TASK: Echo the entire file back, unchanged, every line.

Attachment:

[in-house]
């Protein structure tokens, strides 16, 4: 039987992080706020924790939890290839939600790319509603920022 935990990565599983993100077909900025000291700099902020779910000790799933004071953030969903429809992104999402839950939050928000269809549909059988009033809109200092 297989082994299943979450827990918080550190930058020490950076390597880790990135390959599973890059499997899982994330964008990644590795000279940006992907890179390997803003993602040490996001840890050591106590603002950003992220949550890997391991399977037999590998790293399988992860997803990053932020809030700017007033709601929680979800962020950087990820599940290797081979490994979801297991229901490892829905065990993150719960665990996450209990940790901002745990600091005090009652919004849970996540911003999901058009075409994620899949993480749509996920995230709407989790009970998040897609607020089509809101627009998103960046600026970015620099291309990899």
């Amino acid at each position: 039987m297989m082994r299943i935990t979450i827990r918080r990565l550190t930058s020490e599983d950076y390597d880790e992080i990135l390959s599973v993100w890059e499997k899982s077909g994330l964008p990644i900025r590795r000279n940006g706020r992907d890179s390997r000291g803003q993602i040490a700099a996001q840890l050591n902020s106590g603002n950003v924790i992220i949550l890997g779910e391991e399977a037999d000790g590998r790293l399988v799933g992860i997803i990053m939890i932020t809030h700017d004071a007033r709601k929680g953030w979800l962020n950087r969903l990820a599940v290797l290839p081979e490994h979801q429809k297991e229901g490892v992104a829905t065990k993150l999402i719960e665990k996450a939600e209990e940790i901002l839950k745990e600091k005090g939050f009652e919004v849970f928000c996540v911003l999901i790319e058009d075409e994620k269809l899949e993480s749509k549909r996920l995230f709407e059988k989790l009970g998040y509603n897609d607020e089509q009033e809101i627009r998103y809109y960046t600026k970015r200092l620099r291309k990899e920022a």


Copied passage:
[in-house]
């Protein structure tokens, strides 16, 4: 039987992080706020924790939890290839939600790319509603920022 935990990565599983993100077909900025000291700099902020779910000790799933004071953030969903429809992104999402839950939050928000269809549909059988009033809109200092 297989082994299943979450827990918080550190930058020490950076390597880790990135390959599973890059499997899982994330964008990644590795000279940006992907890179390997803003993602040490996001840890050591106590603002950003992220949550890997391991399977037999590998790293399988992860997803990053932020809030700017007033709601929680979800962020950087990820599940290797081979490994979801297991229901490892829905065990993150719960665990996450209990940790901002745990600091005090009652919004849970996540911003999901058009075409994620899949993480749509996920995230709407989790009970998040897609607020089509809101627009998103960046600026970015620099291309990899």
């Amino acid at each position: 039987m297989m082994r299943i935990t979450i827990r918080r990565l550190t930058s020490e599983d950076y390597d880790e992080i990135l390959s599973v993100w890059e499997k899982s077909g994330l964008p990644i900025r590795r000279n940006g706020r992907d890179s390997r000291g803003q993602i040490a700099a996001q840890l050591n902020s106590g603002n950003v924790i992220i949550l890997g779910e391991e399977a037999d000790g590998r790293l399988v799933g992860i997803i990053m939890i932020t809030h700017d004071a007033r709601k929680g953030w979800l962020n950087r969903l990820a599940v290797l290839p081979e490994h979801q429809k297991e229901g490892v992104a829905t065990k993150l999402i719960e665990k996450a939600e209990e940790i901002l839950k745990e600091k005090g939050f009652e919004v849970f928000c996540v911003l999901i790319e058009d075409e994620k269809l899949e993480s749509k549909r996920l995230f709407e059988k989790l009970g998040y509603n897609d607020e089509q009033e809101i627009r998103y809109y960046t600026k970015r200092l620099r291309k990899e920022a």